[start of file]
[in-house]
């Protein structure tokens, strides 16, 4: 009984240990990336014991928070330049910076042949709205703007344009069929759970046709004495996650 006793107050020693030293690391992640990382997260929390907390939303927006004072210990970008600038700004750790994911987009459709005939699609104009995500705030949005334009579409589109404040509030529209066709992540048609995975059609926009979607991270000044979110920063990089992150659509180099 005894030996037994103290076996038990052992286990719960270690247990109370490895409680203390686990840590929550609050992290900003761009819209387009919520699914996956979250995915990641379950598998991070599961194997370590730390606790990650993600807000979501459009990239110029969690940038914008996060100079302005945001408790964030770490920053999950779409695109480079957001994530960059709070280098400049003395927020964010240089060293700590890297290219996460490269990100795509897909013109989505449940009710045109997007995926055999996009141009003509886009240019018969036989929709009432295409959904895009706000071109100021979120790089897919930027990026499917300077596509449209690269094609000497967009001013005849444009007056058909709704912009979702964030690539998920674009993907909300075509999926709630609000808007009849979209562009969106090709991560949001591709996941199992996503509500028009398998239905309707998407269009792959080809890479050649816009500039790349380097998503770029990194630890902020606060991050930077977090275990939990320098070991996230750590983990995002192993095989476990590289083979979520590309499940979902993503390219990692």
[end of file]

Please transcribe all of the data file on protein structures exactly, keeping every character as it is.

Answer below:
[in-house]
């Protein structure tokens, strides 16, 4: 009984240990990336014991928070330049910076042949709205703007344009069929759970046709004495996650 006793107050020693030293690391992640990382997260929390907390939303927006004072210990970008600038700004750790994911987009459709005939699609104009995500705030949005334009579409589109404040509030529209066709992540048609995975059609926009979607991270000044979110920063990089992150659509180099 005894030996037994103290076996038990052992286990719960270690247990109370490895409680203390686990840590929550609050992290900003761009819209387009919520699914996956979250995915990641379950598998991070599961194997370590730390606790990650993600807000979501459009990239110029969690940038914008996060100079302005945001408790964030770490920053999950779409695109480079957001994530960059709070280098400049003395927020964010240089060293700590890297290219996460490269990100795509897909013109989505449940009710045109997007995926055999996009141009003509886009240019018969036989929709009432295409959904895009706000071109100021979120790089897919930027990026499917300077596509449209690269094609000497967009001013005849444009007056058909709704912009979702964030690539998920674009993907909300075509999926709630609000808007009849979209562009969106090709991560949001591709996941199992996503509500028009398998239905309707998407269009792959080809890479050649816009500039790349380097998503770029990194630890902020606060991050930077977090275990939990320098070991996230750590983990995002192993095989476990590289083979979520590309499940979902993503390219990692």